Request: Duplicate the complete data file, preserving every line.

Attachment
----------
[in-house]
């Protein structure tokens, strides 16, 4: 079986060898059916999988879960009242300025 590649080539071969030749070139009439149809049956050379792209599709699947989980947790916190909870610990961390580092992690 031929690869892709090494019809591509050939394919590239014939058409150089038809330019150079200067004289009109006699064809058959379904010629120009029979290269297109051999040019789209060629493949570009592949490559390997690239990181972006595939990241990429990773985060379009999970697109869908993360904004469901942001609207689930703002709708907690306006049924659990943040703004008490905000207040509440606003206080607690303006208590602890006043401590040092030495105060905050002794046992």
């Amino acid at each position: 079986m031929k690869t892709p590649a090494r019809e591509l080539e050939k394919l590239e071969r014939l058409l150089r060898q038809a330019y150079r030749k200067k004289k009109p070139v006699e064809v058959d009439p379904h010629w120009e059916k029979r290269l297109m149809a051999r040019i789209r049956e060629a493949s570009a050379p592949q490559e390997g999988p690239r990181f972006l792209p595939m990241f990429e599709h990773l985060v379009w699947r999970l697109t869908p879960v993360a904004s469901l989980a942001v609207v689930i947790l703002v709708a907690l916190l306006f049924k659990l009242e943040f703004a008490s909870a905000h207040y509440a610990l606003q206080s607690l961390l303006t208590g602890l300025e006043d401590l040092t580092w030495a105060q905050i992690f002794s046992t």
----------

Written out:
[in-house]
């Protein structure tokens, strides 16, 4: 079986060898059916999988879960009242300025 590649080539071969030749070139009439149809049956050379792209599709699947989980947790916190909870610990961390580092992690 031929690869892709090494019809591509050939394919590239014939058409150089038809330019150079200067004289009109006699064809058959379904010629120009029979290269297109051999040019789209060629493949570009592949490559390997690239990181972006595939990241990429990773985060379009999970697109869908993360904004469901942001609207689930703002709708907690306006049924659990943040703004008490905000207040509440606003206080607690303006208590602890006043401590040092030495105060905050002794046992």
């Amino acid at each position: 079986m031929k690869t892709p590649a090494r019809e591509l080539e050939k394919l590239e071969r014939l058409l150089r060898q038809a330019y150079r030749k200067k004289k009109p070139v006699e064809v058959d009439p379904h010629w120009e059916k029979r290269l297109m149809a051999r040019i789209r049956e060629a493949s570009a050379p592949q490559e390997g999988p690239r990181f972006l792209p595939m990241f990429e599709h990773l985060v379009w699947r999970l697109t869908p879960v993360a904004s469901l989980a942001v609207v689930i947790l703002v709708a907690l916190l306006f049924k659990l009242e943040f703004a008490s909870a905000h207040y509440a610990l606003q206080s607690l961390l303006t208590g602890l300025e006043d401590l040092t580092w030495a105060q905050i992690f002794s046992t």